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dc.contributor.authorEtxebarria, Naroa
dc.contributor.authorIngham, Steve A
dc.contributor.authorFerguson, Richard A
dc.contributor.authorBentley, David J
dc.contributor.authorPyne, David B
dc.date.accessioned2019-09-09T23:14:45Z
dc.date.available2019-09-09T23:14:45Z
dc.date.issued2019
dc.identifier.issn1664-042X
dc.identifier.doi10.3389/fphys.2019.00100
dc.identifier.urihttp://hdl.handle.net/10072/387117
dc.description.abstractBunch riding in closed circuit cycling courses and some track cycling events are often typified by highly variable power output and a maximal sprint to the finish. How criterium style race demands affect final sprint performance however, is unclear. We studied the effects of 1 h variable power cycling on a subsequent maximal 30 s sprint in the laboratory. Nine well-trained male cyclists/triathletes (VO2peak 4.9 ± 0.4 Lmin-1; mean ± SD) performed two 1 h cycling trials in a randomized order with either a constant (CON) or variable (VAR) power output matched for mean power output. The VAR protocol comprised intervals of varying intensities (40-135% of maximal aerobic power) and durations (10 to 90 s). A 30 s maximal sprint was performed before and immediately after each 1 h cycling trial. When compared with CON, there was a greater reduction in peak (-5.1 ± 6.1%; mean ± 90% confidence limits) and mean (-5.9 ± 5.2%) power output during the 30 s sprint after the 1 h VAR cycle. Variable power cycling, commonly encountered during criterium and triathlon races can impair an optimal final sprint, potentially compromising race performance. Athletes, coaches, and staff should evaluate training (to improve repeat sprint-ability) and race-day strategies (minimize power variability) to optimize the final sprint.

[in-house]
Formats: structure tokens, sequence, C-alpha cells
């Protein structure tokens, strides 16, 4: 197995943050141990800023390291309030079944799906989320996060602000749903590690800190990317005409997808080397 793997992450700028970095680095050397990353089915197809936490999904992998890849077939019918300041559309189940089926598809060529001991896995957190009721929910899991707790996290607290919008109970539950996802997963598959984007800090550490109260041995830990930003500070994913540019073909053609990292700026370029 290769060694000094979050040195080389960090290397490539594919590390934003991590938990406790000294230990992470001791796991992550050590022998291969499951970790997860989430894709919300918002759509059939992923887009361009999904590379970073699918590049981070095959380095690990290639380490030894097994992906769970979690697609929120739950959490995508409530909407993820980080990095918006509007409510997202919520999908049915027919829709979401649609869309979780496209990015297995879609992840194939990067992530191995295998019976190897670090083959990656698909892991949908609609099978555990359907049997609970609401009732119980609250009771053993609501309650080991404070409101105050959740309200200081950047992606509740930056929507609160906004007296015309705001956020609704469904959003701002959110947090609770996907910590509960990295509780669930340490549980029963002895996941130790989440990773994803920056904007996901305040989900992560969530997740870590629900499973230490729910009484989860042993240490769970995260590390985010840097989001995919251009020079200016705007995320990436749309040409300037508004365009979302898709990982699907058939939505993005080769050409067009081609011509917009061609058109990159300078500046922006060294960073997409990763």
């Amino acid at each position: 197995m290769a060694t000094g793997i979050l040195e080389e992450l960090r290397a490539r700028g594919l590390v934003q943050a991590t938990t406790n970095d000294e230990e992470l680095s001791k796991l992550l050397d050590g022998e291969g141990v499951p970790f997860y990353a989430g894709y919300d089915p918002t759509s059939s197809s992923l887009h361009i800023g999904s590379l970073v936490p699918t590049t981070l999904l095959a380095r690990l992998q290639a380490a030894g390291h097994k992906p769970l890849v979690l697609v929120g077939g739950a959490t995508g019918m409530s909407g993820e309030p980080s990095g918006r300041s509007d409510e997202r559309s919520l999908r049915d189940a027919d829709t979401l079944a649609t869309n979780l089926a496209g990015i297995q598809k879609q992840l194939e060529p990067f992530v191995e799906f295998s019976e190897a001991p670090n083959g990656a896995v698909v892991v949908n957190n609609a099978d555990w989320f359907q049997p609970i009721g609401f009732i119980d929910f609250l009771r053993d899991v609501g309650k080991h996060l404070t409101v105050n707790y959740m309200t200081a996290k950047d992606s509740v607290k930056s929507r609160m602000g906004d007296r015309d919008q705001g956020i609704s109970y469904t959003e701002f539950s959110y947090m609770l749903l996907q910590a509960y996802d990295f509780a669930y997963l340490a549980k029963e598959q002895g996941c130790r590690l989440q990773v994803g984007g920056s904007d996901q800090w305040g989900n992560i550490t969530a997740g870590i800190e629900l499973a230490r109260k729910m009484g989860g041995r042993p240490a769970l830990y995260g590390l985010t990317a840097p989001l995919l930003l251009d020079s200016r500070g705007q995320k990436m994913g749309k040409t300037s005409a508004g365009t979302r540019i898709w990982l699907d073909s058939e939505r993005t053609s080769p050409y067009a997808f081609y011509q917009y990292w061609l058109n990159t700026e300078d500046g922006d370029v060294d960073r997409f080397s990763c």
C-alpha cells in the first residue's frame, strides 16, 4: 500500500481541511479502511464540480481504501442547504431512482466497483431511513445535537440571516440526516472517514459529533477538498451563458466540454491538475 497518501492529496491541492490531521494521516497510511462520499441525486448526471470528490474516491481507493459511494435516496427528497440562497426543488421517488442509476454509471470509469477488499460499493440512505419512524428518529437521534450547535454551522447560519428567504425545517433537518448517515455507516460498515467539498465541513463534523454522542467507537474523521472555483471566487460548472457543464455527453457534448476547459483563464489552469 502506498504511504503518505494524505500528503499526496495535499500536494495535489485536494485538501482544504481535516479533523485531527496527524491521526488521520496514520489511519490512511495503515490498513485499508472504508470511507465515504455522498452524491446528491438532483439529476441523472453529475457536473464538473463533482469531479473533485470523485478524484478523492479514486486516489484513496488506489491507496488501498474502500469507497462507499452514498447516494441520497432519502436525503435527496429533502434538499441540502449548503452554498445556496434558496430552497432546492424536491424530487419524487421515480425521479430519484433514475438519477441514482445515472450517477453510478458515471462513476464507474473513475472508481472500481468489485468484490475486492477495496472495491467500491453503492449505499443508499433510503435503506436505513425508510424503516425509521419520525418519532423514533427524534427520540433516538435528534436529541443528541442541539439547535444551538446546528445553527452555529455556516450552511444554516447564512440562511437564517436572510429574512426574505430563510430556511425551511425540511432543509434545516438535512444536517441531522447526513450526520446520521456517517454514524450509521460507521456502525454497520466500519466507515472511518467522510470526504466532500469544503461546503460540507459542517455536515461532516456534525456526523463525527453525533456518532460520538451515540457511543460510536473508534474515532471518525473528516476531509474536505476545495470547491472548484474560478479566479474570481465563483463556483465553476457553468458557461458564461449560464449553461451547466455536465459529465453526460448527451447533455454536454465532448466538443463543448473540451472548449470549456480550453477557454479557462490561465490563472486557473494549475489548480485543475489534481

dc.description.peerreviewedYes
dc.languageEnglish
dc.language.isoeng
dc.publisherFrontiers Media
dc.relation.ispartofissueFebruary
dc.relation.ispartofjournalFrontiers in Physiology
dc.relation.ispartofvolume10
dc.subject.fieldofresearchPhysiology
dc.subject.fieldofresearchMedical Physiology
dc.subject.fieldofresearchPsychology
dc.subject.fieldofresearchcode0606
dc.subject.fieldofresearchcode1116
dc.subject.fieldofresearchcode1701
dc.subject.keywordsScience & Technology
dc.subject.keywordsLife Sciences & Biomedicine
dc.subject.keywordsrepeated sprints
dc.subject.keywordsstochastic cycling
dc.titleSprinting After Having Sprinted: Prior High-Intensity Stochastic Cycling Impairs the Winning Strike for Gold
dc.typeJournal article
dc.type.descriptionC1 - Articles
dcterms.bibliographicCitationEtxebarria, N; Ingham, SA; Ferguson, RA; Bentley, DJ; Pyne, DB, Sprinting After Having Sprinted: Prior High-Intensity Stochastic Cycling Impairs the Winning Strike for Gold, Frontiers in Physiology, 2019, 10 (February)
dcterms.dateAccepted2019-01-28
dcterms.licensehttp://creativecommons.org/licenses/by/4.0/
dc.date.updated2019-09-09T23:09:25Z
dc.description.versionVersion of Record (VoR)
gro.rights.copyright© 2019 Etxebarria, Ingham, Ferguson, Bentley and Pyne. This is an open-access article distributed under the terms of the Creative Commons Attribution License (CC BY). The use, distribution or reproduction in other forums is permitted, provided the original author(s) and the copyright owner(s) are credited and that the original publication in this journal is cited, in accordance with accepted academic practice. No use, distribution or reproduction is permitted which does not comply with these terms.
gro.hasfulltextFull Text
gro.griffith.authorPyne, David B.


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